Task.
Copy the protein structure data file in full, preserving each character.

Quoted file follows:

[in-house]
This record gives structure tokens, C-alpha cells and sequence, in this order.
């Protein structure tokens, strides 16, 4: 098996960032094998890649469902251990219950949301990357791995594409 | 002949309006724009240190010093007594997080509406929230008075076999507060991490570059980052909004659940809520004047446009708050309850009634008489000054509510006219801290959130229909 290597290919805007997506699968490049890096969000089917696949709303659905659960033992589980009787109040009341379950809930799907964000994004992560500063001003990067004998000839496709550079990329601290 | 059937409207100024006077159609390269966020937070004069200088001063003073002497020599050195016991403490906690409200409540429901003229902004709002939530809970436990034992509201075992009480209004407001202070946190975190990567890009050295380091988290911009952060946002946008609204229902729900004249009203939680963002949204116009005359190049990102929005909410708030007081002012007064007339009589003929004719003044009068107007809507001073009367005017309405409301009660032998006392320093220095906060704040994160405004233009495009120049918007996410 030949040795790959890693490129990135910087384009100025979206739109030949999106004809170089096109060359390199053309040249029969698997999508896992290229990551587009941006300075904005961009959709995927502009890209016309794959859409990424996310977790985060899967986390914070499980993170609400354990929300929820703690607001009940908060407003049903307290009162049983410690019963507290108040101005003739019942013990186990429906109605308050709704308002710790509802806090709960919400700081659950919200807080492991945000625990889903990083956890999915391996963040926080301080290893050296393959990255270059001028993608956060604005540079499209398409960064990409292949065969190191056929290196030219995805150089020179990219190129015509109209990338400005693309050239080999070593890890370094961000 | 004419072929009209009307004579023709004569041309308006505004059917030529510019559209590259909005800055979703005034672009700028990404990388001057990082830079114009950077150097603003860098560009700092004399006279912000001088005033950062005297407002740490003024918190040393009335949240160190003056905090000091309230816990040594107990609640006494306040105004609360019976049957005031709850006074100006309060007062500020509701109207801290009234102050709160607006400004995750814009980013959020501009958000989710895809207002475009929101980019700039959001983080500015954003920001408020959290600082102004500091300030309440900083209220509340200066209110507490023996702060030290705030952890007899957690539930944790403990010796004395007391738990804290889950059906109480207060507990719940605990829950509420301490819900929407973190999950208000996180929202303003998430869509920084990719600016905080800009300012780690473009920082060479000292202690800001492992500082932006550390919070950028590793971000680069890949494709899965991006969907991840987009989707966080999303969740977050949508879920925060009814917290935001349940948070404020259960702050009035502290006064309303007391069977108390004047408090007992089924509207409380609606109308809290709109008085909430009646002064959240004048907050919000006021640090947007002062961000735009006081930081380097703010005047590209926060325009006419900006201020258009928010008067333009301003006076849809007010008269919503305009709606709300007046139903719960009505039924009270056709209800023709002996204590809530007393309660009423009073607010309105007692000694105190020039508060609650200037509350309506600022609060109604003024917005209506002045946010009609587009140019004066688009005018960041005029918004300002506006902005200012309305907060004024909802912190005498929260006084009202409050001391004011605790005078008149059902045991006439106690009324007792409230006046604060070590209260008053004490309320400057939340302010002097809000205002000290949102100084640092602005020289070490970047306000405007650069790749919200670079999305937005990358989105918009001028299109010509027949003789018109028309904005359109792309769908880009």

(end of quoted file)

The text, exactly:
[in-house]
This record gives structure tokens, C-alpha cells and sequence, in this order.
């Protein structure tokens, strides 16, 4: 098996960032094998890649469902251990219950949301990357791995594409 | 002949309006724009240190010093007594997080509406929230008075076999507060991490570059980052909004659940809520004047446009708050309850009634008489000054509510006219801290959130229909 290597290919805007997506699968490049890096969000089917696949709303659905659960033992589980009787109040009341379950809930799907964000994004992560500063001003990067004998000839496709550079990329601290 | 059937409207100024006077159609390269966020937070004069200088001063003073002497020599050195016991403490906690409200409540429901003229902004709002939530809970436990034992509201075992009480209004407001202070946190975190990567890009050295380091988290911009952060946002946008609204229902729900004249009203939680963002949204116009005359190049990102929005909410708030007081002012007064007339009589003929004719003044009068107007809507001073009367005017309405409301009660032998006392320093220095906060704040994160405004233009495009120049918007996410 030949040795790959890693490129990135910087384009100025979206739109030949999106004809170089096109060359390199053309040249029969698997999508896992290229990551587009941006300075904005961009959709995927502009890209016309794959859409990424996310977790985060899967986390914070499980993170609400354990929300929820703690607001009940908060407003049903307290009162049983410690019963507290108040101005003739019942013990186990429906109605308050709704308002710790509802806090709960919400700081659950919200807080492991945000625990889903990083956890999915391996963040926080301080290893050296393959990255270059001028993608956060604005540079499209398409960064990409292949065969190191056929290196030219995805150089020179990219190129015509109209990338400005693309050239080999070593890890370094961000 | 004419072929009209009307004579023709004569041309308006505004059917030529510019559209590259909005800055979703005034672009700028990404990388001057990082830079114009950077150097603003860098560009700092004399006279912000001088005033950062005297407002740490003024918190040393009335949240160190003056905090000091309230816990040594107990609640006494306040105004609360019976049957005031709850006074100006309060007062500020509701109207801290009234102050709160607006400004995750814009980013959020501009958000989710895809207002475009929101980019700039959001983080500015954003920001408020959290600082102004500091300030309440900083209220509340200066209110507490023996702060030290705030952890007899957690539930944790403990010796004395007391738990804290889950059906109480207060507990719940605990829950509420301490819900929407973190999950208000996180929202303003998430869509920084990719600016905080800009300012780690473009920082060479000292202690800001492992500082932006550390919070950028590793971000680069890949494709899965991006969907991840987009989707966080999303969740977050949508879920925060009814917290935001349940948070404020259960702050009035502290006064309303007391069977108390004047408090007992089924509207409380609606109308809290709109008085909430009646002064959240004048907050919000006021640090947007002062961000735009006081930081380097703010005047590209926060325009006419900006201020258009928010008067333009301003006076849809007010008269919503305009709606709300007046139903719960009505039924009270056709209800023709002996204590809530007393309660009423009073607010309105007692000694105190020039508060609650200037509350309506600022609060109604003024917005209506002045946010009609587009140019004066688009005018960041005029918004300002506006902005200012309305907060004024909802912190005498929260006084009202409050001391004011605790005078008149059902045991006439106690009324007792409230006046604060070590209260008053004490309320400057939340302010002097809000205002000290949102100084640092602005020289070490970047306000405007650069790749919200670079999305937005990358989105918009001028299109010509027949003789018109028309904005359109792309769908880009």